Sow: sad but happy

So, I’m a little sad because today it’s time to say goodbye to several delicious friends who have served us well this fall and winter:


Brussels sprouts: I had such high hopes for you, but I realize now that I messed up on timing. Still what I could salvage I’m sure will be delicious. And very purple. If I try you again next winter, I will choose green. But honestly, this is one veg that may be best imported from California where cool seaside conditions are perfect for growing these yummy mini cabbages.


Collard greens: farewell and see you next fall! You were an awesome producer and delicious supplement to salads galore. I sauted you but never cooked you the traditional low and slow way with lots of pork fat. You, my friend, were one of my winter garden favorites since you grew no matter what the conditions. No wonder most hard core North Texas gardeners grow you. Good job. You will be back.

Processed collards. Those containers are huge! Hopefully we are really hungry this week…



Kale: apparently you can’t handle the heat we’ve been getting. Your flowers though apparently delicious, signal that it’s time to say adios. So tomorrow once my birthday composter is assembled (thanks, Bruce!), you will be picked and whatever can’t be eaten will be heading back into the fall garden. I am sad to see you go because not only did you look pretty, you tasted awesome and were a centerpiece salad for many dinner parties. I can’t imagine that purchasing kale will be 1/2 as tasty as growing it.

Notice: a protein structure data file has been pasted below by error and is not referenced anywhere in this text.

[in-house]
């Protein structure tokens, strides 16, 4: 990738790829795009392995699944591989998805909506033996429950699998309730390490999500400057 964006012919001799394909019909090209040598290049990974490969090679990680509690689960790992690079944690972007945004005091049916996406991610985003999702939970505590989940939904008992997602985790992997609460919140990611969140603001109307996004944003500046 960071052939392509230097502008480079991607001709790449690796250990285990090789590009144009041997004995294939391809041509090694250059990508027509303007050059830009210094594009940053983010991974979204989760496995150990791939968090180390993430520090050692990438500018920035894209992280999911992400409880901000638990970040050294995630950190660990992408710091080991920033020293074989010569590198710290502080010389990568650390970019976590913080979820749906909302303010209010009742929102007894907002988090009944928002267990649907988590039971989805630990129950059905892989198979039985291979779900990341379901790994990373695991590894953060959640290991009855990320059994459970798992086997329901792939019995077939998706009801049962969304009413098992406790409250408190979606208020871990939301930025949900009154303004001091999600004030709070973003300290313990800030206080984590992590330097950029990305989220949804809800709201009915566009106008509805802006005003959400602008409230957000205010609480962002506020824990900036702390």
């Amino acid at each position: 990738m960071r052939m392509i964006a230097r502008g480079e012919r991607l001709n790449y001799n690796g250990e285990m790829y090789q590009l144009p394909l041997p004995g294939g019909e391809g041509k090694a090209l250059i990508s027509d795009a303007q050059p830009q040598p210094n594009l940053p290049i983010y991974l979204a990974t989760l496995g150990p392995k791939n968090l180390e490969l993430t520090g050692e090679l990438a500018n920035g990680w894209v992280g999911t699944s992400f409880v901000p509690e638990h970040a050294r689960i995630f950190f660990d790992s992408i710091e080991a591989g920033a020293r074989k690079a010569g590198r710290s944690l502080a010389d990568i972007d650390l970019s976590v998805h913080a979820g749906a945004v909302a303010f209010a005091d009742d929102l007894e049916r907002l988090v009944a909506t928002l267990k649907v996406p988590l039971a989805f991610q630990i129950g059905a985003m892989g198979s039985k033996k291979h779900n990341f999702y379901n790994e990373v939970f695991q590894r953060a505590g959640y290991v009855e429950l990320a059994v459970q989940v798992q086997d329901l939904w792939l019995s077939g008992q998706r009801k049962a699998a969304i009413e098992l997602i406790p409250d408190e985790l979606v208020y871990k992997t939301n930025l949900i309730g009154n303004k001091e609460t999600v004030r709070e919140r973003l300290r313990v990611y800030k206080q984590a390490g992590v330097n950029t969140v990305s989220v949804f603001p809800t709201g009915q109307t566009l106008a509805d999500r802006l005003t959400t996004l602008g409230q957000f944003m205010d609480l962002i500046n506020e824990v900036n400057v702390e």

Again, I hope we’re hungry this week. We have a lot of green stuff to eat. Good thing we’re all in town this week!

Replacing these fine veg will be some new seeds. Royal Burgundy bush beans which are “stunning violet-purple pods” that “magically” turn green upon cooking and Black Beauty Zucchini (courgettes) which are a petite “bush” variety were planted today.

Stay tuned for further details and photos!


8 thoughts on “Sow: sad but happy

    • Sorry you had the same problem I did. Yes, the nursery I go to said the squash borers were terrible all over the state. I lost transplants: zucchini, spaghetti, turban. I lost seeds: winter squash.

      This time I have planted the zucchini in a stock tank, hoping that it keeps those pests away. Stay tuned!


    • Supposedly they are a sign that your kale is about to get bitter, but they were described by one gardener as a cross between broccoli and honey. And it sounds like a salad is the best way to enjoy them.


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